There are relaxing covered bamboo huts for dining and hiding from the sun, and regular old tables for those not feeling the Lao experience.
The pork laab (larb) served at the restaurant was some of the best I have had anywhere in Laos.
And hell yes, it’s spicy. That’s the only way to eat it!
(but you can always ask for “bor phet” (no spicy)).
2017-2018 Park Renovation
The park recently received a sizable investment to perform the first major refurbishment and upgrade since the park was constructed in the ’50s and ’60s.
Work was completed in early 2018, including beautiful new walkways, lots of landscape work with countless brightly colored flowers, and…modern restroom facilities to replace what had to have been the park’s original toilets.
Buddha Park held a special place in our hearts for having one of the few remaining bucket-flush squatty potties in the city that we have come across. That era has finally come to a close, it seems.
Worth the Visit?
All told, our day out ended up costing the two of us about US$14 (including roundtrip transport, entry, and a delicious and satisfying meal).
And just as promised, the #14 bus arrived less than 20 minutes after we saw the previous one pass. Granted, we sat in the bus for a half hour waiting at the Lao-Thai Friendship Bridge parking lot, but it was a small price to pay for cheap, reliable, and air-conditioned transportation back to the city.
Is Buddha Park worth the visit? If you’ve only got a day or two in Vientiane, it’s a big trip to squeeze. If you’re here for longer, however, Buddha Park is a must. If you’re not traveling on a backpacker budget, and/or are traveling with others, hiring a taxi through your guesthouse in Vientiane will help cut down some time.
Tips & Recommendations for Visiting Buddha Park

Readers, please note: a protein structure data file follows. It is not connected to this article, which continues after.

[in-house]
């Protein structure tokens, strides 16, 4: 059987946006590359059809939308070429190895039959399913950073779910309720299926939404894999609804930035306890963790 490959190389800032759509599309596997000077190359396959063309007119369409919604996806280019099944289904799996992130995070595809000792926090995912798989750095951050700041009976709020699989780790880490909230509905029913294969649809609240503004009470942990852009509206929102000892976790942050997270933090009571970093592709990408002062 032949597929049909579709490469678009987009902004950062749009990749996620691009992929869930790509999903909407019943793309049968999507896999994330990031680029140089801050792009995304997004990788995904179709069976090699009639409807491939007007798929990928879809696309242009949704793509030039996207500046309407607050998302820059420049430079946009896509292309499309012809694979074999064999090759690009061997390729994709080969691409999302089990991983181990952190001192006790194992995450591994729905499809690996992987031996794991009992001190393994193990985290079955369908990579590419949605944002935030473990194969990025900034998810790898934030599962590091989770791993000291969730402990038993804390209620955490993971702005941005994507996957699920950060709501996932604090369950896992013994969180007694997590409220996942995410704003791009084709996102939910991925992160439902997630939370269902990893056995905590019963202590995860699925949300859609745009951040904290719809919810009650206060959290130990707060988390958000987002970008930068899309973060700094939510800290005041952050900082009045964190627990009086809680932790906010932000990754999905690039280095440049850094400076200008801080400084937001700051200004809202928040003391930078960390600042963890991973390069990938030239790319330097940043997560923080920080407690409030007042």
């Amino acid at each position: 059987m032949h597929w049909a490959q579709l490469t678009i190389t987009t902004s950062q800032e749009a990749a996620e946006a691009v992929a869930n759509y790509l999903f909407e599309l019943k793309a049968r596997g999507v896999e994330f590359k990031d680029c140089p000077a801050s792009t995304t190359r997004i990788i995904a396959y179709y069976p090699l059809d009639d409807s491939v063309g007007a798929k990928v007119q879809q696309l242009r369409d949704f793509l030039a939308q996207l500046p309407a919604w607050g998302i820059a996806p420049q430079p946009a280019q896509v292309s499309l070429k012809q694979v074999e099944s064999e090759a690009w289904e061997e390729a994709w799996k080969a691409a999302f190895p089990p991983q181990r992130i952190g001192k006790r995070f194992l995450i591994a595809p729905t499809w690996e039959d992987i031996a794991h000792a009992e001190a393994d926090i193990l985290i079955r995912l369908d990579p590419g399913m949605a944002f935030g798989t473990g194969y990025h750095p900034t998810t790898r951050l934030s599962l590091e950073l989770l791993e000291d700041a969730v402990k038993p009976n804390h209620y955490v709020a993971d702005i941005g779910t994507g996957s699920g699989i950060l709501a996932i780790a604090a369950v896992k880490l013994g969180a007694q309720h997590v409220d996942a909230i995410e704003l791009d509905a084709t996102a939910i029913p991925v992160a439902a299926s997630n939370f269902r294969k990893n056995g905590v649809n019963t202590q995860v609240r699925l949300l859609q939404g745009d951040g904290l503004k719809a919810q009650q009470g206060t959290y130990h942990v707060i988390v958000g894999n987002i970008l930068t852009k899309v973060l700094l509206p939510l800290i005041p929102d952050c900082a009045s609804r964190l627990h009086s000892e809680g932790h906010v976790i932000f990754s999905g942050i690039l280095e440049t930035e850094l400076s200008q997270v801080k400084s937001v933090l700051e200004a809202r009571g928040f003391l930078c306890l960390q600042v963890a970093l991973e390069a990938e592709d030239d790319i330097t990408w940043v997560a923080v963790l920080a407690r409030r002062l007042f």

— Except a chance of hard rain between March and November, and hot and humid conditions year round. While there are shady spots around the park, the sculptures themselves are largely exposed.
— Buddha Park can get fairly crowded on the weekend beginning around mid-morning. Couple that with the heat and you’ll want to visit as early in the day as possible for the best experience. Alternatively, you can visit towards the end of the day, but keep in mind that temperatures stay toasty well past closing (5pm).
— Though often referred to as Wat Xiang Khuan, Buddha Park is not technically a temple. With that said, it is considered by many Buddhists and Hindus to be a holy site, and Buddhist monk sightings are common. Additionally, Laos is a socially conservative country, and most locals dress with modesty in mind. There are currently no dress requirements posted or enforced at the site and shorts are generally acceptable, but you’ll want to dress with casual modesty in mind.
— Inpeng Culture Park (water park); Lao Disabled Women’s Development Centre (local handicrafts, learning); both of the above can be accessed via the #14 Bus, or let your taxi driver know ahead of time that you wish to stop at either place. Both are very close to the Thai-Lao Friendship Bridge.